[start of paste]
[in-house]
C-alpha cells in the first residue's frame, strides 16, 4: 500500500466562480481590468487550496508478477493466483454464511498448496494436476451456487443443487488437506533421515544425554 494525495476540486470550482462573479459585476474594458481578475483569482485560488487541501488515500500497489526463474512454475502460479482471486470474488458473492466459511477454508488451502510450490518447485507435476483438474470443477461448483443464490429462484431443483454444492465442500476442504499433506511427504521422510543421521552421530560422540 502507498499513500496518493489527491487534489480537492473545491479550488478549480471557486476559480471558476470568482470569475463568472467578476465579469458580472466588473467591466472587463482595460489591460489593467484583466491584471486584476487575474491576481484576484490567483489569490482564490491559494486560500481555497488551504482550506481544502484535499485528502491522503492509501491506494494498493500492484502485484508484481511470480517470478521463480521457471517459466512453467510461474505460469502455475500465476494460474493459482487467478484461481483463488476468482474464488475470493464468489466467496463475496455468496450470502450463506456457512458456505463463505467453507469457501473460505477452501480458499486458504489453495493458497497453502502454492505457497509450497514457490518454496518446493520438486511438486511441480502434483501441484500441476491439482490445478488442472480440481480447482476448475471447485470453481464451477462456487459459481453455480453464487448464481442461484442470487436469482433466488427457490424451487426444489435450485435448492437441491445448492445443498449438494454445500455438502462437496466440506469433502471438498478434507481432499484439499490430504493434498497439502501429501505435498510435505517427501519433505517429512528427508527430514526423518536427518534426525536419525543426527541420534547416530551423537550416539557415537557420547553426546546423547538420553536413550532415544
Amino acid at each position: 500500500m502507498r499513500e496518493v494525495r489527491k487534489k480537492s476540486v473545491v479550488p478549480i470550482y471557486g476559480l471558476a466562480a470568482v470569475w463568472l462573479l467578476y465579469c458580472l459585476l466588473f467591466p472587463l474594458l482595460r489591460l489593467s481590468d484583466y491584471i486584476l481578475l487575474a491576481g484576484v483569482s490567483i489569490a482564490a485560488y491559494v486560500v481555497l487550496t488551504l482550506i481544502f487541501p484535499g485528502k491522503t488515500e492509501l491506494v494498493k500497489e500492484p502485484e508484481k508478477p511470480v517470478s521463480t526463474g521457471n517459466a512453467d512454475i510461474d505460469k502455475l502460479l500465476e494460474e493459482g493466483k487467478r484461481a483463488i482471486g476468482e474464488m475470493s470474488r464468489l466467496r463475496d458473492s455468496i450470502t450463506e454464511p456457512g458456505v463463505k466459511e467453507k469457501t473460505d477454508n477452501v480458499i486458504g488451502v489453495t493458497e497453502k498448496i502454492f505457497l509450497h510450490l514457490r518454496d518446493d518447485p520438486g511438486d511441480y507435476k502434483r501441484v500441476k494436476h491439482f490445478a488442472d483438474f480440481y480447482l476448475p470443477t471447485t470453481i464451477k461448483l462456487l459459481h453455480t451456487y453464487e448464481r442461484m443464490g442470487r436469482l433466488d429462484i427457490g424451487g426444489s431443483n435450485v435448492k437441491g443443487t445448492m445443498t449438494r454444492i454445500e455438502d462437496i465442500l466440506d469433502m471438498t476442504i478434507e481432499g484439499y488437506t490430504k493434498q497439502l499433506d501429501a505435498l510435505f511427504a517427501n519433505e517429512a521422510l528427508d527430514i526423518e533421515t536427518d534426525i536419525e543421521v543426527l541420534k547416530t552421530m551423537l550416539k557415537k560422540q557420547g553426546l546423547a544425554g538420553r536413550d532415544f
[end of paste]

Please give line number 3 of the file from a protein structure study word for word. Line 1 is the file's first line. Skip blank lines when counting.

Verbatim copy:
Amino acid at each position: 500500500m502507498r499513500e496518493v494525495r489527491k487534489k480537492s476540486v473545491v479550488p478549480i470550482y471557486g476559480l471558476a466562480a470568482v470569475w463568472l462573479l467578476y465579469c458580472l459585476l466588473f467591466p472587463l474594458l482595460r489591460l489593467s481590468d484583466y491584471i486584476l481578475l487575474a491576481g484576484v483569482s490567483i489569490a482564490a485560488y491559494v486560500v481555497l487550496t488551504l482550506i481544502f487541501p484535499g485528502k491522503t488515500e492509501l491506494v494498493k500497489e500492484p502485484e508484481k508478477p511470480v517470478s521463480t526463474g521457471n517459466a512453467d512454475i510461474d505460469k502455475l502460479l500465476e494460474e493459482g493466483k487467478r484461481a483463488i482471486g476468482e474464488m475470493s470474488r464468489l466467496r463475496d458473492s455468496i450470502t450463506e454464511p456457512g458456505v463463505k466459511e467453507k469457501t473460505d477454508n477452501v480458499i486458504g488451502v489453495t493458497e497453502k498448496i502454492f505457497l509450497h510450490l514457490r518454496d518446493d518447485p520438486g511438486d511441480y507435476k502434483r501441484v500441476k494436476h491439482f490445478a488442472d483438474f480440481y480447482l476448475p470443477t471447485t470453481i464451477k461448483l462456487l459459481h453455480t451456487y453464487e448464481r442461484m443464490g442470487r436469482l433466488d429462484i427457490g424451487g426444489s431443483n435450485v435448492k437441491g443443487t445448492m445443498t449438494r454444492i454445500e455438502d462437496i465442500l466440506d469433502m471438498t476442504i478434507e481432499g484439499y488437506t490430504k493434498q497439502l499433506d501429501a505435498l510435505f511427504a517427501n519433505e517429512a521422510l528427508d527430514i526423518e533421515t536427518d534426525i536419525e543421521v543426527l541420534k547416530t552421530m551423537l550416539k557415537k560422540q557420547g553426546l546423547a544425554g538420553r536413550d532415544f